Do you want to improve your ROI and maximize your productivity, while streamlining operations? If yes, read the following five best practices for successful medical claims processing.
The AMA (American Medical Association) recently stated that the rise in claims processing errors is causing unnecessary costs for the healthcare industry. The complexity in medical claims processing makes it difficult for medical insurers to find a way of reducing claims processing expenses. Usually the unwanted expenses associated with claims processing is related to claim delays and denials. The several manual and complex steps involved in the claims system further complicates the situation.
How can health insurance companies improve their ROI, reduce the steps involved in claims processing and streamline operations? The impossible can be possible by adhering to some of the below best practices. From improving your accuracy and productivity to preventing operational issues and errors, here is how you can make a success out of medical claims processing.
Is your medical practice’s denial rate above 4%? If yes, then its time you started looking closely at your processes. Without you even realizing it, things like input oversights, timing issues and manual errors could be causing denials. Here are some common reasons for your denials. Read on to find out how you can tighten your billing approach and reduce your denial rate at the same time.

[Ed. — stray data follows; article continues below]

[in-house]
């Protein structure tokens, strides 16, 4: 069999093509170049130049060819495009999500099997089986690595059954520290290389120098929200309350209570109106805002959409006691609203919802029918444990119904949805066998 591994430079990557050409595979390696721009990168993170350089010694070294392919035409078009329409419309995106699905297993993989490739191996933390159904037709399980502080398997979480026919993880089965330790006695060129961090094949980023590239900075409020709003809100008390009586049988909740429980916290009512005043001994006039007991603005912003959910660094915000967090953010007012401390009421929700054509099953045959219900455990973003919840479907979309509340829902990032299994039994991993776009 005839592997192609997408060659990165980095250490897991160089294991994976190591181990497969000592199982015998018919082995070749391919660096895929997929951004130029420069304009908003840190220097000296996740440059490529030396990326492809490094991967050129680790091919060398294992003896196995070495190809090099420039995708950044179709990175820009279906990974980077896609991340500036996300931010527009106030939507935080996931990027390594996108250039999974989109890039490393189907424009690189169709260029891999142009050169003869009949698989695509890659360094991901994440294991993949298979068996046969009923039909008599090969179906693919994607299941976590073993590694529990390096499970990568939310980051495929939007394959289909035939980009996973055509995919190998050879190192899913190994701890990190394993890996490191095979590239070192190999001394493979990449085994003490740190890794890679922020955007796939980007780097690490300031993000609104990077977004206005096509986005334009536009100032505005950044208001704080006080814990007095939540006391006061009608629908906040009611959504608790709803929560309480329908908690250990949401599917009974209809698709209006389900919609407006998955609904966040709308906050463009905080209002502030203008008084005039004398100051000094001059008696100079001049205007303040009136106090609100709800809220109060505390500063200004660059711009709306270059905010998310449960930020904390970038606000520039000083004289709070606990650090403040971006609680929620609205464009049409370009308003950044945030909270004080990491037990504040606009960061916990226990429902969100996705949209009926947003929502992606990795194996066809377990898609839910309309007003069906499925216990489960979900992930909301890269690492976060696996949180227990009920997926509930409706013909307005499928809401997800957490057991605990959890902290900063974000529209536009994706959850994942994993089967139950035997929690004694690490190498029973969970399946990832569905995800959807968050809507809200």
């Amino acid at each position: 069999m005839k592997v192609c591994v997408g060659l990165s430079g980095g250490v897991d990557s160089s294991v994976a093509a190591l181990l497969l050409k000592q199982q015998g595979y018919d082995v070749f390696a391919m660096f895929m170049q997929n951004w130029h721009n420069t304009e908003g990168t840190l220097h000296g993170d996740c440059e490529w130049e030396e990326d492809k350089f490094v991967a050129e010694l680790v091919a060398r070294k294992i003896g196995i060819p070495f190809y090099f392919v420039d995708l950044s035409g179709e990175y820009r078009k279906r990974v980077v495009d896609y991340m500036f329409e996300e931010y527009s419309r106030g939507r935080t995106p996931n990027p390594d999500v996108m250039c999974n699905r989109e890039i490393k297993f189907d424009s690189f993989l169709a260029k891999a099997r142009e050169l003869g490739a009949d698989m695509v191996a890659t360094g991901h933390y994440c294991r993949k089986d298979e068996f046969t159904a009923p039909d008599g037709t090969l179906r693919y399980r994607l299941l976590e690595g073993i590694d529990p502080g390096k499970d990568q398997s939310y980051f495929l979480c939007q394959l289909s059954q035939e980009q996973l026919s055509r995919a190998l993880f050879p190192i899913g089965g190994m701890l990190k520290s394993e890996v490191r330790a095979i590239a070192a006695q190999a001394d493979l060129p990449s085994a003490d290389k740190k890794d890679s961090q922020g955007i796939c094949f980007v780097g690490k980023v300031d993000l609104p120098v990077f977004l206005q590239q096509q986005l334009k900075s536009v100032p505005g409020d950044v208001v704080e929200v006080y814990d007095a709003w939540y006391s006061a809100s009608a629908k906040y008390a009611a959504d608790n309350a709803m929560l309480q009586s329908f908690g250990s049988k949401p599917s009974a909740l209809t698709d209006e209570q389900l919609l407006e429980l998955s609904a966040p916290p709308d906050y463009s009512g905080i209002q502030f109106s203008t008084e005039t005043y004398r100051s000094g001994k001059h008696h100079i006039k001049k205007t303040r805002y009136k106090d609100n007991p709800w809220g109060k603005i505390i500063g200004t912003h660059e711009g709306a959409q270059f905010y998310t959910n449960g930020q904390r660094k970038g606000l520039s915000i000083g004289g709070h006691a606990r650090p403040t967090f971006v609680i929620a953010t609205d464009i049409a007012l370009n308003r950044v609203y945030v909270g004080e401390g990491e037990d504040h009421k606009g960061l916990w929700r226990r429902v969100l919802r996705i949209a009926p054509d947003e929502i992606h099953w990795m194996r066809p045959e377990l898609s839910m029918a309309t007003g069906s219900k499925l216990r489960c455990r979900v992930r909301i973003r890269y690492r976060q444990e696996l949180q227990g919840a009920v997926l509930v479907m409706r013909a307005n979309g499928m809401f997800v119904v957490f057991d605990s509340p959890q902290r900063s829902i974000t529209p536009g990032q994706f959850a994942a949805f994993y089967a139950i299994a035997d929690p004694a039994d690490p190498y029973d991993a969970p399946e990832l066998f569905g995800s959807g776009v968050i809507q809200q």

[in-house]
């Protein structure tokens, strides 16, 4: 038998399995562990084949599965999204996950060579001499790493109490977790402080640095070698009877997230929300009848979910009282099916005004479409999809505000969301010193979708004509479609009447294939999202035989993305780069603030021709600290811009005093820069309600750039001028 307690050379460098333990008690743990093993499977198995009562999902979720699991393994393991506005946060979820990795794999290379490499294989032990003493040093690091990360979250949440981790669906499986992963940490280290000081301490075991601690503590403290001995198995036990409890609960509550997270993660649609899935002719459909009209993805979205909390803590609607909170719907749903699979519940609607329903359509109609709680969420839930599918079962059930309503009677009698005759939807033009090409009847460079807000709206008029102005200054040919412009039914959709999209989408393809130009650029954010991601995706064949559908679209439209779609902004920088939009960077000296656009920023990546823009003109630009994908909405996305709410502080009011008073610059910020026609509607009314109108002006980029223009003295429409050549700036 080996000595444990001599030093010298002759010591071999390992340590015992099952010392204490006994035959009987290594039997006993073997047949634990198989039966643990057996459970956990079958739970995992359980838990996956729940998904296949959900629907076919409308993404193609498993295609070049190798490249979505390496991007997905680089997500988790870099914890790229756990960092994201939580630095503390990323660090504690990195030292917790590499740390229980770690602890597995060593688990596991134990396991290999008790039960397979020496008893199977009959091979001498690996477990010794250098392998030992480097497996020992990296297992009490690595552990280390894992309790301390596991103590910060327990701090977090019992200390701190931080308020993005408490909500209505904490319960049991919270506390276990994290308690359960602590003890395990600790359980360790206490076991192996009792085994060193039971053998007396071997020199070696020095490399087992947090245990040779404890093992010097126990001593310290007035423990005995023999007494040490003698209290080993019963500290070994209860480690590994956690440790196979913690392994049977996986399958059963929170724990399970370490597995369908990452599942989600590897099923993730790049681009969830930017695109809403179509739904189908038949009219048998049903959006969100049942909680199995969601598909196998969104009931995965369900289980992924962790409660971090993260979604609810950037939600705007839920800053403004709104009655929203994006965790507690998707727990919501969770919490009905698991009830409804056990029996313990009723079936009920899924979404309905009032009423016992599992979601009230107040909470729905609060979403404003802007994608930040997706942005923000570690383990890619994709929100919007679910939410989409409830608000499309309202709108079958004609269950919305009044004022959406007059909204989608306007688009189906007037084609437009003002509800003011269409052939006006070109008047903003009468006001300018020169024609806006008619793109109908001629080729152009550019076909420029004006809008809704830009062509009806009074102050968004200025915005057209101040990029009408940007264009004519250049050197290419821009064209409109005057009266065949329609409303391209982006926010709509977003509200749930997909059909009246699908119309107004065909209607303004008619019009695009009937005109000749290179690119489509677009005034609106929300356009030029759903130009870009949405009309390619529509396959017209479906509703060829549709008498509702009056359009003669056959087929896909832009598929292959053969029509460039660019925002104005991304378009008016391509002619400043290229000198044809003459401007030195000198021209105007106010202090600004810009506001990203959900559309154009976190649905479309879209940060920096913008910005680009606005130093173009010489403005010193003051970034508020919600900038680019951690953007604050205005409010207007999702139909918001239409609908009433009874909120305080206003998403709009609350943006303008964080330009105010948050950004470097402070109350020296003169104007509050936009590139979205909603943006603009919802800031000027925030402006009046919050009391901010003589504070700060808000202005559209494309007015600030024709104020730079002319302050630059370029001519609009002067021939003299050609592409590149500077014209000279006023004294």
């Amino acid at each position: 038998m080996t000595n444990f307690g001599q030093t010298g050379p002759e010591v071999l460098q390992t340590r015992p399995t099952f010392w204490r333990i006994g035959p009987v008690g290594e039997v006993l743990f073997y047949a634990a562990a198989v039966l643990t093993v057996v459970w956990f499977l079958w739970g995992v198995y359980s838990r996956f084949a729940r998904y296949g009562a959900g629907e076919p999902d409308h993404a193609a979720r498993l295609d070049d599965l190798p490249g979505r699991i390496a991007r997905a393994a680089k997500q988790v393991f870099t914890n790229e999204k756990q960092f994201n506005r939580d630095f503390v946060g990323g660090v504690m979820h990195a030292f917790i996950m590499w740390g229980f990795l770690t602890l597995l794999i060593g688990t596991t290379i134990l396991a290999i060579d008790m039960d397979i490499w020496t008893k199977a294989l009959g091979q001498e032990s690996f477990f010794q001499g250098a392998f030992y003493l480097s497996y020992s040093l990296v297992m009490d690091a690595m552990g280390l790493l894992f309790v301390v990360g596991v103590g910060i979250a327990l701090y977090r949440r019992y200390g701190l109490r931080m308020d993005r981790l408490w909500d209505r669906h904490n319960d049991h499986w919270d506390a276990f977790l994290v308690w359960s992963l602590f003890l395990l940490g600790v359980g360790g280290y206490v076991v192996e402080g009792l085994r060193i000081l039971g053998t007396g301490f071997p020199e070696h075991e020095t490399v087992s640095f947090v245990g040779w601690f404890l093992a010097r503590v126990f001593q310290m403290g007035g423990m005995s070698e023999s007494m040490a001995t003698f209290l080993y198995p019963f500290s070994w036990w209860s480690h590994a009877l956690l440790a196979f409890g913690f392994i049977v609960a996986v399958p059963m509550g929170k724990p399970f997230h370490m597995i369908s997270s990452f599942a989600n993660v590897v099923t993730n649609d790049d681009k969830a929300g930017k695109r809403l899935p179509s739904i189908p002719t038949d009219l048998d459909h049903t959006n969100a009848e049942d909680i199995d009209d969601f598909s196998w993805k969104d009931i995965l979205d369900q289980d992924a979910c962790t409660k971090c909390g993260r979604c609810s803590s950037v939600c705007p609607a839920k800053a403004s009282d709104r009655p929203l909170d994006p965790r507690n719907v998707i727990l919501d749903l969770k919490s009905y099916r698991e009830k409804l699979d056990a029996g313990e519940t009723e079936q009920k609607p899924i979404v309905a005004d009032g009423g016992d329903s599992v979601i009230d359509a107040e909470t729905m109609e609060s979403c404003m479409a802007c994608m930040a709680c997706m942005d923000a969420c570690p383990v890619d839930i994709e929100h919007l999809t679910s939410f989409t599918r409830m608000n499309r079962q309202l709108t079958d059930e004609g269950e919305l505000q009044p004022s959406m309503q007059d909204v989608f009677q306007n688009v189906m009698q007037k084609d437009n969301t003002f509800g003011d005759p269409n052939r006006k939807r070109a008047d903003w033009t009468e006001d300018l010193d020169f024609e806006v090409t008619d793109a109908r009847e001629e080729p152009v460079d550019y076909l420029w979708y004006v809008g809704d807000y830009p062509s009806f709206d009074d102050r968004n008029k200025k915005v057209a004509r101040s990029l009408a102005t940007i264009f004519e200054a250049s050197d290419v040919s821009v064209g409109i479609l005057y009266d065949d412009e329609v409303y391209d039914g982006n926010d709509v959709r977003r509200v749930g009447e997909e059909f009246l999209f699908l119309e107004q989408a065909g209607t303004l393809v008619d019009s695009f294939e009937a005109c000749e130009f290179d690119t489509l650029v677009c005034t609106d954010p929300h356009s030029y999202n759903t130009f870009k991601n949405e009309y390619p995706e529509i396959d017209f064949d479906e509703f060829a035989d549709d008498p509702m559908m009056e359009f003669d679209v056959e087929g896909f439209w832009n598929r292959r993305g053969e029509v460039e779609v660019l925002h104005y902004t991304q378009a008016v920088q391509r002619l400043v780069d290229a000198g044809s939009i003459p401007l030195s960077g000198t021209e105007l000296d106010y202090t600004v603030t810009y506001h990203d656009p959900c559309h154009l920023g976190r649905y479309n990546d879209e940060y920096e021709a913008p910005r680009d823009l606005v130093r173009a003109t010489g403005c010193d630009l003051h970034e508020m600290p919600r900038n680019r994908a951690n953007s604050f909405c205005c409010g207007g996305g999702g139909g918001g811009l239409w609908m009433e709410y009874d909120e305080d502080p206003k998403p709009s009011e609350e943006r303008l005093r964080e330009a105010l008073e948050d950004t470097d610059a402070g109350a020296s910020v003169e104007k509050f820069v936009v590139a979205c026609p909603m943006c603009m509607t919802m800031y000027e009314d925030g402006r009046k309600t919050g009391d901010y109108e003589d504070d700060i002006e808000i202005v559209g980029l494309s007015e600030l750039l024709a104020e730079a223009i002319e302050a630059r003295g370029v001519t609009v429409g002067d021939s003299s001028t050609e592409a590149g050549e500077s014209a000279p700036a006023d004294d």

1. Illegible claims
Though most payers now accept electronic claims, there may be some who would still use paper and opt for manual submissions. It is not uncommon for printed claims to be illegible and messy. This can generate problems for payers who have to scans such claims into their systems. At your end, you can ensure that your billers pay more attention to such claims and make sure of their readability before sending them to the payers.
2. Vague claims
Coding a claim to the highest level of specificity is the best way to minimize your denials. Make sure that any diagnosis is not vague and is coded to the highest level (maximum number of digits for the code that is being used). For example, if you have a four digit code that requires five numbers to be accepted, make sure that you have included all the five digits. It is also a good idea to provide your billers with appropriate education on coding.
3. Claims with missing information
If there is data missing from your claims, then you could again get a denial. Payers can notice omissions and deny claims based on missing information (the date of onset, the date of the accident or the date of the medical emergency). Make sure that all the required areas on your claim forms are filled. Next, ask your billers to check out the commonly missed fields and rectify the errors, before the claim is sent. Continue reading →
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